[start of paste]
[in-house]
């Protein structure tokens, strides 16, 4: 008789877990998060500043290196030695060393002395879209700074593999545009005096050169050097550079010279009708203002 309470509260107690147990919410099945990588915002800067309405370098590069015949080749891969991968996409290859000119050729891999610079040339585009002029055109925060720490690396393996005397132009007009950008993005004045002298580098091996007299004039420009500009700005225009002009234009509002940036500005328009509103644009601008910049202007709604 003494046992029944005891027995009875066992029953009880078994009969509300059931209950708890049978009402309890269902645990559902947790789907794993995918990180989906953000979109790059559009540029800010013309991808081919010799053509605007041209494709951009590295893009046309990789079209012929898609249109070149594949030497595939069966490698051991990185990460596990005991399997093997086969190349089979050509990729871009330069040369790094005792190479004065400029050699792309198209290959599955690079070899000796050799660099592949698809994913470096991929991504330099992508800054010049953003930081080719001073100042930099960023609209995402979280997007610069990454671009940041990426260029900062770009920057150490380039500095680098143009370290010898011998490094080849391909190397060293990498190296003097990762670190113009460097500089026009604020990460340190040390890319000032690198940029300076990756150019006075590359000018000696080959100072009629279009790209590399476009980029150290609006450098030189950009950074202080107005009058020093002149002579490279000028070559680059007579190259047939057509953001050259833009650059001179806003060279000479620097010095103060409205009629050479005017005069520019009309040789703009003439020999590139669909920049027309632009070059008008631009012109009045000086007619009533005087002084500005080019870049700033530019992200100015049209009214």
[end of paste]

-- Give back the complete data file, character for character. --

[in-house]
């Protein structure tokens, strides 16, 4: 008789877990998060500043290196030695060393002395879209700074593999545009005096050169050097550079010279009708203002 309470509260107690147990919410099945990588915002800067309405370098590069015949080749891969991968996409290859000119050729891999610079040339585009002029055109925060720490690396393996005397132009007009950008993005004045002298580098091996007299004039420009500009700005225009002009234009509002940036500005328009509103644009601008910049202007709604 003494046992029944005891027995009875066992029953009880078994009969509300059931209950708890049978009402309890269902645990559902947790789907794993995918990180989906953000979109790059559009540029800010013309991808081919010799053509605007041209494709951009590295893009046309990789079209012929898609249109070149594949030497595939069966490698051991990185990460596990005991399997093997086969190349089979050509990729871009330069040369790094005792190479004065400029050699792309198209290959599955690079070899000796050799660099592949698809994913470096991929991504330099992508800054010049953003930081080719001073100042930099960023609209995402979280997007610069990454671009940041990426260029900062770009920057150490380039500095680098143009370290010898011998490094080849391909190397060293990498190296003097990762670190113009460097500089026009604020990460340190040390890319000032690198940029300076990756150019006075590359000018000696080959100072009629279009790209590399476009980029150290609006450098030189950009950074202080107005009058020093002149002579490279000028070559680059007579190259047939057509953001050259833009650059001179806003060279000479620097010095103060409205009629050479005017005069520019009309040789703009003439020999590139669909920049027309632009070059008008631009012109009045000086007619009533005087002084500005080019870049700033530019992200100015049209009214």